Recently I forgot to add #reviewthis directive for modifications of codebase that belongs to team A. And a subtle bug was introduced that way. Ops! I agreed earlier that all changes done to moduleB should be passed to a reviewer that will do peer review for that particular change. What a shame (We are using excellent GitHub’s review mechanism, BTW).
How to avoid that situation in a future? Should I rely on my memory? Is it possible for a human to track so many small rules manually? My intuition tells me that enforcement of those small ruleset should be automated.
GIT allows you to specify so called “commit hooks” that can validate many stages of GIT workflow. I’ll use simplest local verification of commit message, first the rule in plain text:
If you are changing moduleB you should notify developerC about this change
Today I moved using site-uptime.net development from Bazaar repository to GIT using elegant bzr2git script. The why:
- In-place branches (I used to use them heavily)
- Faster (no Python libs loading during “cold” start)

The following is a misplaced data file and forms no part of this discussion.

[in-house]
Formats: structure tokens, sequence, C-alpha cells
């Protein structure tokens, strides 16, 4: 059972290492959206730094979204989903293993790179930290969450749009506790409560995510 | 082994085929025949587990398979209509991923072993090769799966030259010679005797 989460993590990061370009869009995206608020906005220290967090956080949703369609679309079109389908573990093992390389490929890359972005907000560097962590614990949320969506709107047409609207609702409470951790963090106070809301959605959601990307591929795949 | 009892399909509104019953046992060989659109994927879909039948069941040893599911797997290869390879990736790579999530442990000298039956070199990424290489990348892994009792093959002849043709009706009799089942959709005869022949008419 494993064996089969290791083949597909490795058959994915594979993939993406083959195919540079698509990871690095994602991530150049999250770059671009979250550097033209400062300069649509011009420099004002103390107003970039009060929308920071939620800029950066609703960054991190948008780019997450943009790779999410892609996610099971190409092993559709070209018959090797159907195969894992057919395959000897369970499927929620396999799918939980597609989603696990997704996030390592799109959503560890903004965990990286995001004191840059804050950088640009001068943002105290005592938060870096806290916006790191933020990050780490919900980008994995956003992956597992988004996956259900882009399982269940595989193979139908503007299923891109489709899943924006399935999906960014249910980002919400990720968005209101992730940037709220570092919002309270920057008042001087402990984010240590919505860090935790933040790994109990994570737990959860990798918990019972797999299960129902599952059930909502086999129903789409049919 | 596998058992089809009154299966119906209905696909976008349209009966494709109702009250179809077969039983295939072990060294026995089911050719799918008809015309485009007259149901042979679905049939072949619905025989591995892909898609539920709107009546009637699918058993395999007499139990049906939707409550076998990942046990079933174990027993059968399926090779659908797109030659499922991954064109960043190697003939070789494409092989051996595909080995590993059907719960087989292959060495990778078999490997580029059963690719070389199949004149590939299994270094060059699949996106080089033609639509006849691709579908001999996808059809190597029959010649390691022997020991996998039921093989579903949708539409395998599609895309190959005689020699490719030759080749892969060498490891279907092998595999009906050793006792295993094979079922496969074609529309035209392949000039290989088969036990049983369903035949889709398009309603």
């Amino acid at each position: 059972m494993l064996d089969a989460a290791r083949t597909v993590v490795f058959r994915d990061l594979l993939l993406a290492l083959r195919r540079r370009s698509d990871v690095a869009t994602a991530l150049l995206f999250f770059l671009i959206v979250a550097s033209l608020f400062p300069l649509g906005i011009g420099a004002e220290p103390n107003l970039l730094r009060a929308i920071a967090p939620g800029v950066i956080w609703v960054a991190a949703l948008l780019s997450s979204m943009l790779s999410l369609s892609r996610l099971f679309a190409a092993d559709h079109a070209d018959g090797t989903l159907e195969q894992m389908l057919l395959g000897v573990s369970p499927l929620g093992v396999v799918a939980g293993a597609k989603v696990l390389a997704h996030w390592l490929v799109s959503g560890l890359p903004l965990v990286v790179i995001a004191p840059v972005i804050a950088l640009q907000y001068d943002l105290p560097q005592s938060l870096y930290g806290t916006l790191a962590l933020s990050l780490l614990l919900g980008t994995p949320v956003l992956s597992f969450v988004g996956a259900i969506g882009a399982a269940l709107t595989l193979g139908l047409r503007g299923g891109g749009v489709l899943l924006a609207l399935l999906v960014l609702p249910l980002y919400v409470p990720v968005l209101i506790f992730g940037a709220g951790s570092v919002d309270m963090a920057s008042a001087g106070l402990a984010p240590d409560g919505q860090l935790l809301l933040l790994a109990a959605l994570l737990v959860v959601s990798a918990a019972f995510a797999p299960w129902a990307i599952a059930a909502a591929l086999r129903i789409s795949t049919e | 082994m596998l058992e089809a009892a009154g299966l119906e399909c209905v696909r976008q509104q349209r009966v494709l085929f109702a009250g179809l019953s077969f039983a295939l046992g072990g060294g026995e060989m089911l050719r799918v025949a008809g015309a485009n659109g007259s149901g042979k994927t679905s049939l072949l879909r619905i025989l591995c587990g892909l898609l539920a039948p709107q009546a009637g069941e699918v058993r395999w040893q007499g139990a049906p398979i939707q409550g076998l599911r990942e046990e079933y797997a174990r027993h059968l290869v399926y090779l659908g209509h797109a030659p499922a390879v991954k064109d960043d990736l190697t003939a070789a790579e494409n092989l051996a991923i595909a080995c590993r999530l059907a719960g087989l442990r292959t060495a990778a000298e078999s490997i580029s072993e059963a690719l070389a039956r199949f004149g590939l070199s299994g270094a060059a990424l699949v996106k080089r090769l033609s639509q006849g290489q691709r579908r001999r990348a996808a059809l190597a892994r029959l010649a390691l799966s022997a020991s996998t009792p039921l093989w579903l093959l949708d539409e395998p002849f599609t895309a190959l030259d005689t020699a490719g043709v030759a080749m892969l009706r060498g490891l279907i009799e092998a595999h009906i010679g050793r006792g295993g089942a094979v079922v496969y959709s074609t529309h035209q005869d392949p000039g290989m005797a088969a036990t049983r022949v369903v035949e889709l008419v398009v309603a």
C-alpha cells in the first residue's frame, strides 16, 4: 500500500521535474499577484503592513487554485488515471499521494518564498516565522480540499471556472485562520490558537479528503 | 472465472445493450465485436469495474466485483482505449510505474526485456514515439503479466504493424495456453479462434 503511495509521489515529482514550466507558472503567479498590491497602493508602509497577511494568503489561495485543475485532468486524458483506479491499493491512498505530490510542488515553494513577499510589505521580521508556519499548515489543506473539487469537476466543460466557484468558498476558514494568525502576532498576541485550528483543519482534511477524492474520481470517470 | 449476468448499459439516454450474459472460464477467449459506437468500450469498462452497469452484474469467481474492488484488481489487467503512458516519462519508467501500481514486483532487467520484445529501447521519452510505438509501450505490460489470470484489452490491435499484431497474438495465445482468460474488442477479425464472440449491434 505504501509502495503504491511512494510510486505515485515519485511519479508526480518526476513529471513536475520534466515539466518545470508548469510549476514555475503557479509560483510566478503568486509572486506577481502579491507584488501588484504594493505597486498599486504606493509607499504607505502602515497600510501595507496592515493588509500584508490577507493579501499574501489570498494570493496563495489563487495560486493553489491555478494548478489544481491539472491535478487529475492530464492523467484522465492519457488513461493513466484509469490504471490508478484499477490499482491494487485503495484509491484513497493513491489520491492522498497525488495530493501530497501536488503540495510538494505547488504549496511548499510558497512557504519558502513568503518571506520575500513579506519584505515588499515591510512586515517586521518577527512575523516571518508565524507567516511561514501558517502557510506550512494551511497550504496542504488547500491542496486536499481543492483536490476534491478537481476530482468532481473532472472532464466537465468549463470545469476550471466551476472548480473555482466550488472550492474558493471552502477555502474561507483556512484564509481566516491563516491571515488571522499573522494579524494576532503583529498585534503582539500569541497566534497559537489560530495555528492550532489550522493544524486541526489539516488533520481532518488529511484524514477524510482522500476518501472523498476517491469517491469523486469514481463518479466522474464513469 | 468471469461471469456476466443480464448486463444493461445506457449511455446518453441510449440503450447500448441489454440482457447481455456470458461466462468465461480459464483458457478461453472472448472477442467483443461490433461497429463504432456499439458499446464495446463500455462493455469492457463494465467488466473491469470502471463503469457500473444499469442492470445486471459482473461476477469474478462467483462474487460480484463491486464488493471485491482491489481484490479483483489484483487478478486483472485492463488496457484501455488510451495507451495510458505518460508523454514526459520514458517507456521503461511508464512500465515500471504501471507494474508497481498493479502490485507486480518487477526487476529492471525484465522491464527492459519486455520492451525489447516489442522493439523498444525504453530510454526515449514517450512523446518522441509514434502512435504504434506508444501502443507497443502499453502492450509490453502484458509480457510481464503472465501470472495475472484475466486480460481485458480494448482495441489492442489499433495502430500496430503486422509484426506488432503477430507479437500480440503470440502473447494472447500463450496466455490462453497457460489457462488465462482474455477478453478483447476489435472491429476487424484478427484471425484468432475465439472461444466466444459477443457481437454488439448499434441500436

- Can’t live without “git rebase -i” now
Recently I was asked to help with fixing branch that had:
- invalid name (wrong artifact number)
- invalid comment inside (also based on wrong artifact number)
it was a mistake and programmer wanted to preserve changes done on branch, but using different name.
The solution I proposed was to:
If you are merging/cherry-picking changes frequently between GIT branches it’s very useful to know exactly what changes were already merged, what changes are waiting for merge and for wchich change there will be a conflict during merge.
This information should be available from “git log“, but unfortunately I dif not get good results (even with –cherry-pick). Then some other solution must be prepared.
I decided to create a small script that will perform series of cherry-picks and prepare a report that shows integration status. Usage is pretty simple:
$ git-merge-status SHA1..SHA2
I’ve been assigned recently a task to prepare development process for two teams that are working on separate version control systems (GIT and Perforce in my case). One of important parts of this task is to create effective method of syncing codebases between both storages.
Of course we have git-p4 tool, but my requirements are a bit complicated for this tool:
- Only subset of whole GIT repository will be stored in P4
- GIT repository already exists with some history (the same for P4)
so I decided to write small script that will do at least P4 -> GIT sync.